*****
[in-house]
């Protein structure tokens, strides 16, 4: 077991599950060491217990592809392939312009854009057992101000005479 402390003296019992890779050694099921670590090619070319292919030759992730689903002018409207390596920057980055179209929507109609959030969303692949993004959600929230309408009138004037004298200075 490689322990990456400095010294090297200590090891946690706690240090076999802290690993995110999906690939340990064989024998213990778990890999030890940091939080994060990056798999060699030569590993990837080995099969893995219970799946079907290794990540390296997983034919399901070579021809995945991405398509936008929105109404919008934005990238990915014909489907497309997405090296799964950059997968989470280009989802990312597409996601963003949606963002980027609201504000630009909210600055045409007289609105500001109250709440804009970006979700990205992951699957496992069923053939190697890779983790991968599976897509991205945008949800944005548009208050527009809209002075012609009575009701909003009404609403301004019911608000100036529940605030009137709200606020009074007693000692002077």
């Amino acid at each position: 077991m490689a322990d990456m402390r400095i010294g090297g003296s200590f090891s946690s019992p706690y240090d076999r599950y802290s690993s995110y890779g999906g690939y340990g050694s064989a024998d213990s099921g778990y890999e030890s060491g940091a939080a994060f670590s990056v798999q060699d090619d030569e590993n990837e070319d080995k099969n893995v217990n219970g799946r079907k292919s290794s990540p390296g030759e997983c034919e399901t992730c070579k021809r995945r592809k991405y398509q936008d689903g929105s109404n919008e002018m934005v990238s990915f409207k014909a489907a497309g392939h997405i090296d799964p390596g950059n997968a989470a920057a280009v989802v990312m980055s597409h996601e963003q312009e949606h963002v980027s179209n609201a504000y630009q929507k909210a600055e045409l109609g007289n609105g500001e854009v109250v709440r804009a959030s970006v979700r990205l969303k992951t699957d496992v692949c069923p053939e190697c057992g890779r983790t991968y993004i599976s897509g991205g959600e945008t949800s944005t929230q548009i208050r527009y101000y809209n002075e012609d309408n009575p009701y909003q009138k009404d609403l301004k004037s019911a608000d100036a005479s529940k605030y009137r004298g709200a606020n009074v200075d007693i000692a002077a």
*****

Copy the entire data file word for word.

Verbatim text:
[in-house]
């Protein structure tokens, strides 16, 4: 077991599950060491217990592809392939312009854009057992101000005479 402390003296019992890779050694099921670590090619070319292919030759992730689903002018409207390596920057980055179209929507109609959030969303692949993004959600929230309408009138004037004298200075 490689322990990456400095010294090297200590090891946690706690240090076999802290690993995110999906690939340990064989024998213990778990890999030890940091939080994060990056798999060699030569590993990837080995099969893995219970799946079907290794990540390296997983034919399901070579021809995945991405398509936008929105109404919008934005990238990915014909489907497309997405090296799964950059997968989470280009989802990312597409996601963003949606963002980027609201504000630009909210600055045409007289609105500001109250709440804009970006979700990205992951699957496992069923053939190697890779983790991968599976897509991205945008949800944005548009208050527009809209002075012609009575009701909003009404609403301004019911608000100036529940605030009137709200606020009074007693000692002077």
């Amino acid at each position: 077991m490689a322990d990456m402390r400095i010294g090297g003296s200590f090891s946690s019992p706690y240090d076999r599950y802290s690993s995110y890779g999906g690939y340990g050694s064989a024998d213990s099921g778990y890999e030890s060491g940091a939080a994060f670590s990056v798999q060699d090619d030569e590993n990837e070319d080995k099969n893995v217990n219970g799946r079907k292919s290794s990540p390296g030759e997983c034919e399901t992730c070579k021809r995945r592809k991405y398509q936008d689903g929105s109404n919008e002018m934005v990238s990915f409207k014909a489907a497309g392939h997405i090296d799964p390596g950059n997968a989470a920057a280009v989802v990312m980055s597409h996601e963003q312009e949606h963002v980027s179209n609201a504000y630009q929507k909210a600055e045409l109609g007289n609105g500001e854009v109250v709440r804009a959030s970006v979700r990205l969303k992951t699957d496992v692949c069923p053939e190697c057992g890779r983790t991968y993004i599976s897509g991205g959600e945008t949800s944005t929230q548009i208050r527009y101000y809209n002075e012609d309408n009575p009701y909003q009138k009404d609403l301004k004037s019911a608000d100036a005479s529940k605030y009137r004298g709200a606020n009074v200075d007693i000692a002077a």